SSL, Q_{s} (ton day^{-1})

In the SOM structure, input layer contains one neuron for each variable (x_{i}for I = 1,2,..., n) (e.g., flow discharge, suspended sediment load, etc.) in the data set and it is fully connected to the Kohonen layer through adjustable weights (w_{ji}for j = 1,2, ..., m).

The process of network learning is formed of three phases of the competition, co-operation and adaptation. In competitive phase, by introducing a data pattern (an input vector) to the SOM network, the Euclidean distances of the data to the neurons of output layer are calculated and each neuron of the output layer that has the least distance is selected as a winner neuron or neuron which is the closest neuron to the input vector.

Fig. 2. A 5×5 two-dimensional self-organizing map (modified from Kalteh et al. (2008).

This neuron is also called best matching unit (BMU). Notably, at the first, the weight of neurons in the output layer is randomly defined, but during the process of learning, it is more similar to the vector values of input variables. The Euclidean distance is calculated according to the following equation (Bowden et al. 2002):

, (2)

Where: D_{j}, jth neuron distance of the output layer to x input vector (X = (x_{i}; i = 1,2,3, ..., N) ∈ R^{n}), N, the number of input vector variables, M, the number of neurons in the output layer, W_{ji}, neurons weight of the output layer and ||.|| is the Euclidean distance. After determining the BMU, its weight and the weight of its other neighboring neurons, depending on their distances from the BMU (co-operation phase), are updated according to the equation (3) (adaptation phase).

(3)

Where: t, time, a function transforming the distance between neighboring neurons of the BMU to a ratio of the neighborhood and η (t) is

the learning rate. The process of learning the SOM network is continued by presenting new input data vectors to the SOM network, and during this process the connection weights are adjusted until they remain unchanged. A full description of the self-organizing map process was proposed by Kohonen (1982).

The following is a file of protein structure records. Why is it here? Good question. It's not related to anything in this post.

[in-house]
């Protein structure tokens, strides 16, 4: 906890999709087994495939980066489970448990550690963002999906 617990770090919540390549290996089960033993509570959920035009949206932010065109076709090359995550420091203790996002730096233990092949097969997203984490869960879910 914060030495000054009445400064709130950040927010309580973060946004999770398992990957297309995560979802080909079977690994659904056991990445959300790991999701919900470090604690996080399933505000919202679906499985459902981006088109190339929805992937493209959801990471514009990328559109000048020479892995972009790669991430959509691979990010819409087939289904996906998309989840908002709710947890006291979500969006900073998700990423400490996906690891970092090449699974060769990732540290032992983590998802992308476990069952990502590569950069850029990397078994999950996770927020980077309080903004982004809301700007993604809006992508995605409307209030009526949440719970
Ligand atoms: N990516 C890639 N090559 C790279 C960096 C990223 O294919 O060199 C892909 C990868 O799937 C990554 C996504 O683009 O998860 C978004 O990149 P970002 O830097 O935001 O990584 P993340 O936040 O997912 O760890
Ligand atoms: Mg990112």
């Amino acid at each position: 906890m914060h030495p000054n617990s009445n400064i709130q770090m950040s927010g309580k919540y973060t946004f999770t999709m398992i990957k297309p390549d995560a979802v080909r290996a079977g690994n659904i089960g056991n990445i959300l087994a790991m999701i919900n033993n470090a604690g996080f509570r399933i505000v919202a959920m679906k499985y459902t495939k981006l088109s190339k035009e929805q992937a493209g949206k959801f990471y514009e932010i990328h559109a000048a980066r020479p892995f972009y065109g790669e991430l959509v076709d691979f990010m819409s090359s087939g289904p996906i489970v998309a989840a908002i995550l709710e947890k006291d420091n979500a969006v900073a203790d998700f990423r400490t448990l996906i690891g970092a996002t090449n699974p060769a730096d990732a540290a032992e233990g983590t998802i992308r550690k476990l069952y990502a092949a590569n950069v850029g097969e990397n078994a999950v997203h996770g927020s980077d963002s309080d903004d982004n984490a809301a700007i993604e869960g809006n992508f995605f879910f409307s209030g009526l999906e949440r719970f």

Cluster validity index (Determining the optimal number of clusters)

The indexes evaluating the quality of clustering, regardless of the algorithm used in them, examine the clusters in terms of two parameters: 1- Intra-cluster Similarity (Cluster Compactness) and 2- Inter-cluster Dissimilarity (Cluster Separation). A suitable clustering method (in which number of clusters are optimum) is that in which the value of the two parameters is high (Kaufman et al. 2009). Most of indexes evaluating the quality of clustering use the distance criterion to calculate intra-cluster compactness and intra-cluster separation (May et al. 2010).

There are various methods to determine the optimal number of clusters (Dunn index, silhouette index, Davies-Bouldin index, validation index, etc.) of which Davies-Bouldin index was used in this study due to its efficiency and easy implementation in MATLAB software. The index is briefly described below:

Davies-Bouldin index: It calculates mean similarity between two clusters that are most similar (Yar Kiani 2009). The lower calculated value of the index increases the quality of clustering. The index uses the inter-cluster similarity that is defined based on the dispersion of a cluster and inter-cluster dissimilarity. Equation 4 (Yar Kiani 2009):

(4)

Where, R_{ij}: similarity between i and j clusters; S_{i} and S_{j}: dispersion of i and j clusters; and d_{ij}: distance between the centers of the two clusters. In Equation 4, dispersion of a cluster and the distance between two clusters are calculated respectively through equations 5 and 6:

(5)

Where, d_{ij}: distance between i and j clusters; and V_{i} and V_{j}: centers of i and j clusters.

(6)

Where, is the number of data in the i^{th} cluster. Finally, Davies-Bouldin index is calculated through Equation 7: